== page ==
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  43.  33
    Real Emotions.Craig DeLancey - 1998 - Philosophical Psychology 11 (4):467-487.
    I argue that natural realism is the best approach to explaining some emotional actions, and thus is the best candidate to explain the relevant emotions. I take natural realism to be the view that these emotions are motivational states which must be identified by using (not necessarily exclusively) naturalistic discourse which, if not wholly lacking intentional terms, at least does not require reference to belief and desire. The kinds of emotional actions I consider are ones which continue beyond the satisfaction (...)
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  44. Actions, Reasons, and Motivational Strength.Jason M. Dickenson - 2004 - Dissertation, The University of North Carolina at Chapel Hill
    According to the causal theory of action---briefly, "causalism"---actions are distinguished from other events in the world by being caused by mental states of the agent. I argue that the standard argument for causalism is in fact unsuccessful, and then sketch an alternative account of action. The dominance of causalism is largely due to an apparently simple argument of Donald Davidson's: the only way to make sense of the connection between an action and the reason for which it is performed is (...)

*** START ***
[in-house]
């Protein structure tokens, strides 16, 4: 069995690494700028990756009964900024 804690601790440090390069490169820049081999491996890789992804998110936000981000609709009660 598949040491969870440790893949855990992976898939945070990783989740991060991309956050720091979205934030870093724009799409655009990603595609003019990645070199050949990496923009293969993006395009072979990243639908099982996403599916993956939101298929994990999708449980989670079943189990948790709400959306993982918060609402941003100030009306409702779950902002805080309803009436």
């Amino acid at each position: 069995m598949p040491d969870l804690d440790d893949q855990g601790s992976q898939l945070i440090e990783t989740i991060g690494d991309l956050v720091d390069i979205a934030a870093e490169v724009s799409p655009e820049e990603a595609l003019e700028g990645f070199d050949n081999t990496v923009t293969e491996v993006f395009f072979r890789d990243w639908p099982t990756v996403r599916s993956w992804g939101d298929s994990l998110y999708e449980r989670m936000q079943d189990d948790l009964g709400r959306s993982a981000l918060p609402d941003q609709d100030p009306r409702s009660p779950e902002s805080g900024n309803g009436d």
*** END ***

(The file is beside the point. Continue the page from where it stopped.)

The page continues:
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  45.  8
    In Defence of Metametasemantics.Filip Kawczyński - forthcoming - Axiomathes:1-18.
    In the paper I defend the idea of metametasemantics against the arguments recently presented by Ori Simchen. Simchen attacks the view, according to which metametasemantics incorporating all possible metasemantic accounts is necessary to protect the metasemantic theories from the notorious problem of inscrutability of reference. Simchen claims that if metametasemantics is allowed it ‘absorbs’ metasemantic theories to the extent that it diminishes their explanatory value. Furthermore, in this way Simchen sets up two main metasemantic paradigms i.e. productivism and interpretationism (...)